By Joel Warner
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Brian Christopher, known to his loyal listeners as B.C., mans the 7 p.m.-to-midnight slot weekdays on the Fox, and he does so with an extremely local slant, talking knowledgeably about Denver happenings and interacting directly with Colorado callers who make the classic-rock requests that dominate the program. But there are a few things about B.C. that most of his fans don't know.
To wit: Christopher doesn't do his request-fest from Denver, but from his home studio in Panama City, Florida -- and the only portion of the presentation that's live is the first hour. By the time Denverites hear him sign off for the last time each night, he's likely been asleep for hours. As well he should be: During a typical day, he also does a morning show for the folks in Panama City and an afternoon-drive shift that airs in...San Diego?
A couple of comparatively new technologies make Christopher's transcontinental radio gymnastics possible: WAN-casting (the first three letters stand for "wide-area network") and voicetracking. The former gives a disc jockey in any fully wired part of the country complete access to a given outlet's music library. As a result, says Fox program director Mike O'Connor, "A DJ can do his show following the prescribed formula for our radio station from a distant location" with studio-quality sound, not the buzzy/clicky tone associated with calls over standard phone lines. Voicetracking, meanwhile, allows Christopher, with the help of a local producer (in the case of the Fox, Scott Less), to speak directly to Denver listeners about their favorite tunes, or whatever. Some of these conversations are heard live, but many others are taped and sprinkled throughout the subsequent four hours of airtime, when Christopher is no longer sitting in front of his microphone. Christopher also records the occasional rap, plus some generic phone greetings along the lines of, "You're on the air with B.C. What would you like to hear?" Producer Less then splices this query together with a sound bite from a caller making a request. When the song in question spins seconds later, it seems for all the world that B.C. is doing the listener's bidding even though they never actually spoke. O'Connor concedes that with some judicious editing, longer, more ornate back-and-forth chats could be simulated, but he says "that's maybe taking fakery perhaps one step too far. We're not trying to pull the wool over anyone's eyes."
That's debatable: Christopher doesn't talk about being in Florida on his show, and the Fox's Web site, www.thefox.com, makes no mention of it. Moreover, the results are so seamless that even people familiar with the media can be fooled by them: When MSNBC yakker John Gibson filled in for KHOW's Peter Boyles a number of months ago, lawyer/pundit Larry Pozner drove to the station with the intention of taking him to lunch -- only to learn that Gibson was doing the show from the East Coast.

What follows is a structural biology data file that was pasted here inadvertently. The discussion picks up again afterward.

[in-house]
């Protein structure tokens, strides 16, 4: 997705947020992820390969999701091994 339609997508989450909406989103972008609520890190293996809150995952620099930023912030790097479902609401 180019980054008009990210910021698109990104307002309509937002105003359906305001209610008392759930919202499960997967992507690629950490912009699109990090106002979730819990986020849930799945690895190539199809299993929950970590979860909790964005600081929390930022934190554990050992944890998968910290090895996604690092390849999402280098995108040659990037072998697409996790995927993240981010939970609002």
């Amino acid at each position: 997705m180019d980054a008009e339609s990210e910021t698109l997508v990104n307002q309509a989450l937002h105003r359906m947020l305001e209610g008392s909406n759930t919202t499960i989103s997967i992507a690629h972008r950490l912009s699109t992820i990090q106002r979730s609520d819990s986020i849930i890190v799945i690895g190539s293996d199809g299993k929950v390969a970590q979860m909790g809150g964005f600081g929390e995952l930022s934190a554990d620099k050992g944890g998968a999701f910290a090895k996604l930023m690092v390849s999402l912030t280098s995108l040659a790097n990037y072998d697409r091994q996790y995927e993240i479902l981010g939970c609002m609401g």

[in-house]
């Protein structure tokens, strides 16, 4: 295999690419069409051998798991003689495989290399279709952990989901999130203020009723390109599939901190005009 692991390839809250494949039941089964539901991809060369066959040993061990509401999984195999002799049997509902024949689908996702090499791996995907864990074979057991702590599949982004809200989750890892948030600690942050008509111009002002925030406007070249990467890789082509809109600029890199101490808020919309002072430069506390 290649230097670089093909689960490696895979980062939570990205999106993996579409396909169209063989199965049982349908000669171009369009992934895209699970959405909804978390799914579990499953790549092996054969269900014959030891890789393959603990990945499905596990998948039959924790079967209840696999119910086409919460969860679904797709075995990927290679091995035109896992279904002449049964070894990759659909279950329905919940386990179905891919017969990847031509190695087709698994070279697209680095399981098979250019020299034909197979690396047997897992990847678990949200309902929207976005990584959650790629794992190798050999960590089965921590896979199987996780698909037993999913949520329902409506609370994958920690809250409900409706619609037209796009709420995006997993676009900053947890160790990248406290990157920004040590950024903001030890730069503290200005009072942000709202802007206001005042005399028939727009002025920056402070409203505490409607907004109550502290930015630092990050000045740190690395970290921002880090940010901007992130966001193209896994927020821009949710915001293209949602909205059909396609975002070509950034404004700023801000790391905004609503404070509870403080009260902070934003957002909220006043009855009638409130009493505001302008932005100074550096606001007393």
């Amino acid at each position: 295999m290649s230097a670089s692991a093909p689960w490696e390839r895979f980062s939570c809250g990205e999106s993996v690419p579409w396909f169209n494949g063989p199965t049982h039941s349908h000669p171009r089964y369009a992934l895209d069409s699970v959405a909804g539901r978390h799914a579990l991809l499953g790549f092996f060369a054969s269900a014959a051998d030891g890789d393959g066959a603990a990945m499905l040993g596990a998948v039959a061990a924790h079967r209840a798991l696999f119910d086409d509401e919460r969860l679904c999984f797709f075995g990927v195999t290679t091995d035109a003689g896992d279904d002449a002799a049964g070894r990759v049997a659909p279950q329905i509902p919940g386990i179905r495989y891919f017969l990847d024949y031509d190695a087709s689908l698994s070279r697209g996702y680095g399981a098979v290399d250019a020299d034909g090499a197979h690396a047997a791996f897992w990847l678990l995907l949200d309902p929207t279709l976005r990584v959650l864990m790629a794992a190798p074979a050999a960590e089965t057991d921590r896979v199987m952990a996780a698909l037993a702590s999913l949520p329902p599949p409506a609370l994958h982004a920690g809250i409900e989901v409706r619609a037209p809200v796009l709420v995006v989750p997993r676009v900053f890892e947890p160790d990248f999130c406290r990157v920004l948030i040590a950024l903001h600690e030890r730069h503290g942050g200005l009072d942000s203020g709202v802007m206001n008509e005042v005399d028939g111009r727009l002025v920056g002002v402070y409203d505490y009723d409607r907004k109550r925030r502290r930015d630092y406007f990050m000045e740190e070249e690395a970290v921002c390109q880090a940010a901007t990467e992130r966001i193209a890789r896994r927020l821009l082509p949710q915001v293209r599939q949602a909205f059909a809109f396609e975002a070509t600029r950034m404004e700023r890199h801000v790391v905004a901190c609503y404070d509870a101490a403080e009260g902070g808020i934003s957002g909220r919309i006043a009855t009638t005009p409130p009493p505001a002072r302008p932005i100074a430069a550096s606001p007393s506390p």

Granted, it's still simpler for a station to run a syndicated program than a WAN-cast. But the disadvantage of syndication is its lack of local content. In the B.C. model, however, a station can take advantage of national-caliber air talent while at the same time speaking to the station's audience about things directly relevant to it.
Couldn't a local DJ do this in a much more uncomplicated way? Probably. But there's another consideration: money. O'Connor, one of the straightest shooters in local media, lays it out: Rather than having some $18,000-a-year kid hosting your nighttime show on a station in a small market, you can spend eight or nine thousand dollars on a top DJ doing a WAN-cast. And it works in a Denver-sized market just as well. Brian Christopher is a DJ that would cost me $100,000 to grab: He's that good. But with this technology, we're able to have him do a customized show for Denver for a much lower cost."
According to O'Connor, Clear Channel, the Texas conglomerate that owns the Fox, is on the leading edge of WAN-casting, and he expects the practice to become much more prevalent. He predicts that a number of other local radio figures, possibly including the Fox's Rick Lewis and Michael Floorwax, will add shows for other cities to their agendas after the first of the year. Another prospect for such duty is KBCO's Oz, who had been doing a custom show for a Santa Monica, California, broadcaster until the impending divestiture of the station brought the gig to an end.
O'Connor doesn't soft-peddle the negatives inherent in this trend. He acknowledges that fledgling DJs will potentially have a harder time getting started in small markets, and suggests that wannabe jocks in bigger areas may have to slide through the door via, for instance, the promotions department. He also warns that "there's a risk for the industry if the technology is over-utilized. Radio stations, through their heavy amounts of research and fine-tuning of formats, have not allowed a lot of young talent to develop into personalities; they've been restricted to reading liner cards. That's one of the reasons why we've had such a terrible time finding good morning shows over the last two decades, and why so many stations have taken the easy way out and picked up one from the satellite."